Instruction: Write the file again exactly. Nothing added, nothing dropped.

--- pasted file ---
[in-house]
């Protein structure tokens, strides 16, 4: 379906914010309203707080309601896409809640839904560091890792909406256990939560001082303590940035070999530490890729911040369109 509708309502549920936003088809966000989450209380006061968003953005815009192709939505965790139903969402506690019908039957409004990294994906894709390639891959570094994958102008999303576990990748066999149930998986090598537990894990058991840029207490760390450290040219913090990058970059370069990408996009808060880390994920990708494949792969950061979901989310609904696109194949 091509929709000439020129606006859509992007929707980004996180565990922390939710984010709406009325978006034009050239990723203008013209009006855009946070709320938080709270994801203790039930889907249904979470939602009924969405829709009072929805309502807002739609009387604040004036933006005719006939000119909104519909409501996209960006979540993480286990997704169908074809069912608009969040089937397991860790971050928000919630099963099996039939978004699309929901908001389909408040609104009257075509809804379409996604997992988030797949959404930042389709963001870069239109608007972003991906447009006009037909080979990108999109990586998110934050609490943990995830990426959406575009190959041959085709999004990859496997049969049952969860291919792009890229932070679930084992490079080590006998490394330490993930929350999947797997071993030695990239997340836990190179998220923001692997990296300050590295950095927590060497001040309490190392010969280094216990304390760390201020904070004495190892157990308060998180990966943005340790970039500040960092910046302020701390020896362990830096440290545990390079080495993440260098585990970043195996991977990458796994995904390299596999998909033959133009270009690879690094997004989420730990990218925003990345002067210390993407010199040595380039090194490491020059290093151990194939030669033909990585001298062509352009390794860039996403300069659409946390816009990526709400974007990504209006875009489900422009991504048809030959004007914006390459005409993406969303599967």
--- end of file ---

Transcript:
[in-house]
């Protein structure tokens, strides 16, 4: 379906914010309203707080309601896409809640839904560091890792909406256990939560001082303590940035070999530490890729911040369109 509708309502549920936003088809966000989450209380006061968003953005815009192709939505965790139903969402506690019908039957409004990294994906894709390639891959570094994958102008999303576990990748066999149930998986090598537990894990058991840029207490760390450290040219913090990058970059370069990408996009808060880390994920990708494949792969950061979901989310609904696109194949 091509929709000439020129606006859509992007929707980004996180565990922390939710984010709406009325978006034009050239990723203008013209009006855009946070709320938080709270994801203790039930889907249904979470939602009924969405829709009072929805309502807002739609009387604040004036933006005719006939000119909104519909409501996209960006979540993480286990997704169908074809069912608009969040089937397991860790971050928000919630099963099996039939978004699309929901908001389909408040609104009257075509809804379409996604997992988030797949959404930042389709963001870069239109608007972003991906447009006009037909080979990108999109990586998110934050609490943990995830990426959406575009190959041959085709999004990859496997049969049952969860291919792009890229932070679930084992490079080590006998490394330490993930929350999947797997071993030695990239997340836990190179998220923001692997990296300050590295950095927590060497001040309490190392010969280094216990304390760390201020904070004495190892157990308060998180990966943005340790970039500040960092910046302020701390020896362990830096440290545990390079080495993440260098585990970043195996991977990458796994995904390299596999998909033959133009270009690879690094997004989420730990990218925003990345002067210390993407010199040595380039090194490491020059290093151990194939030669033909990585001298062509352009390794860039996403300069659409946390816009990526709400974007990504209006875009489900422009991504048809030959004007914006390459005409993406969303599967």